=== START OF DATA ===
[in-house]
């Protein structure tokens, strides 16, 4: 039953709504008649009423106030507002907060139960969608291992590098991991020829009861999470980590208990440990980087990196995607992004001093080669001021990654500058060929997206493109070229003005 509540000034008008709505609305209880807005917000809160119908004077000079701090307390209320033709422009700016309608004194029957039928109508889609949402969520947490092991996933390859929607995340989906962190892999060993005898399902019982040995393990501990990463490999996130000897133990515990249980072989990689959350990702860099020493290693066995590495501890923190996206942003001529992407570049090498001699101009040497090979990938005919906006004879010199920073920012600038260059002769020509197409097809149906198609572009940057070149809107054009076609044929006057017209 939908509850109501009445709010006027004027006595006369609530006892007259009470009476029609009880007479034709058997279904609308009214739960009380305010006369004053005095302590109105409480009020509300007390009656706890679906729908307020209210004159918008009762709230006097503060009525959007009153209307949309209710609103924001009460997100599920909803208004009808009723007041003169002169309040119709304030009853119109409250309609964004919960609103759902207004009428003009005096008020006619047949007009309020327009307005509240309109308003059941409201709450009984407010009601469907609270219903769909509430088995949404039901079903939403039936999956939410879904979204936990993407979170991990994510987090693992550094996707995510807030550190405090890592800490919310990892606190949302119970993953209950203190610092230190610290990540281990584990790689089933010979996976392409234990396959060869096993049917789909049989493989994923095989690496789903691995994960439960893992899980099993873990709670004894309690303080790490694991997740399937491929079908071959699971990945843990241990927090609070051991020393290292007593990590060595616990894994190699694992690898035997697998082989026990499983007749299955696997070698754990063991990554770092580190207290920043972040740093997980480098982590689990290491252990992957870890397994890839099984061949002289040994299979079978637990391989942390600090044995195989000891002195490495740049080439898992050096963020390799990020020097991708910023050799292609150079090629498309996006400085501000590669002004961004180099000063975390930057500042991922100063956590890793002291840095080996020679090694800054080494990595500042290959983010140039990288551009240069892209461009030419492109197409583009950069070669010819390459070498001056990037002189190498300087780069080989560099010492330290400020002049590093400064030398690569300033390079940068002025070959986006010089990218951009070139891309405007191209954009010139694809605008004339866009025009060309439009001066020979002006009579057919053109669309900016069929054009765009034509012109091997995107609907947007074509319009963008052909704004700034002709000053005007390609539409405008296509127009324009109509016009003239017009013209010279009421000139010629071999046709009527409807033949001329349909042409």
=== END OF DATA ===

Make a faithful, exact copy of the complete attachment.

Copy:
[in-house]
């Protein structure tokens, strides 16, 4: 039953709504008649009423106030507002907060139960969608291992590098991991020829009861999470980590208990440990980087990196995607992004001093080669001021990654500058060929997206493109070229003005 509540000034008008709505609305209880807005917000809160119908004077000079701090307390209320033709422009700016309608004194029957039928109508889609949402969520947490092991996933390859929607995340989906962190892999060993005898399902019982040995393990501990990463490999996130000897133990515990249980072989990689959350990702860099020493290693066995590495501890923190996206942003001529992407570049090498001699101009040497090979990938005919906006004879010199920073920012600038260059002769020509197409097809149906198609572009940057070149809107054009076609044929006057017209 939908509850109501009445709010006027004027006595006369609530006892007259009470009476029609009880007479034709058997279904609308009214739960009380305010006369004053005095302590109105409480009020509300007390009656706890679906729908307020209210004159918008009762709230006097503060009525959007009153209307949309209710609103924001009460997100599920909803208004009808009723007041003169002169309040119709304030009853119109409250309609964004919960609103759902207004009428003009005096008020006619047949007009309020327009307005509240309109308003059941409201709450009984407010009601469907609270219903769909509430088995949404039901079903939403039936999956939410879904979204936990993407979170991990994510987090693992550094996707995510807030550190405090890592800490919310990892606190949302119970993953209950203190610092230190610290990540281990584990790689089933010979996976392409234990396959060869096993049917789909049989493989994923095989690496789903691995994960439960893992899980099993873990709670004894309690303080790490694991997740399937491929079908071959699971990945843990241990927090609070051991020393290292007593990590060595616990894994190699694992690898035997697998082989026990499983007749299955696997070698754990063991990554770092580190207290920043972040740093997980480098982590689990290491252990992957870890397994890839099984061949002289040994299979079978637990391989942390600090044995195989000891002195490495740049080439898992050096963020390799990020020097991708910023050799292609150079090629498309996006400085501000590669002004961004180099000063975390930057500042991922100063956590890793002291840095080996020679090694800054080494990595500042290959983010140039990288551009240069892209461009030419492109197409583009950069070669010819390459070498001056990037002189190498300087780069080989560099010492330290400020002049590093400064030398690569300033390079940068002025070959986006010089990218951009070139891309405007191209954009010139694809605008004339866009025009060309439009001066020979002006009579057919053109669309900016069929054009765009034509012109091997995107609907947007074509319009963008052909704004700034002709000053005007390609539409405008296509127009324009109509016009003239017009013209010279009421000139010629071999046709009527409807033949001329349909042409």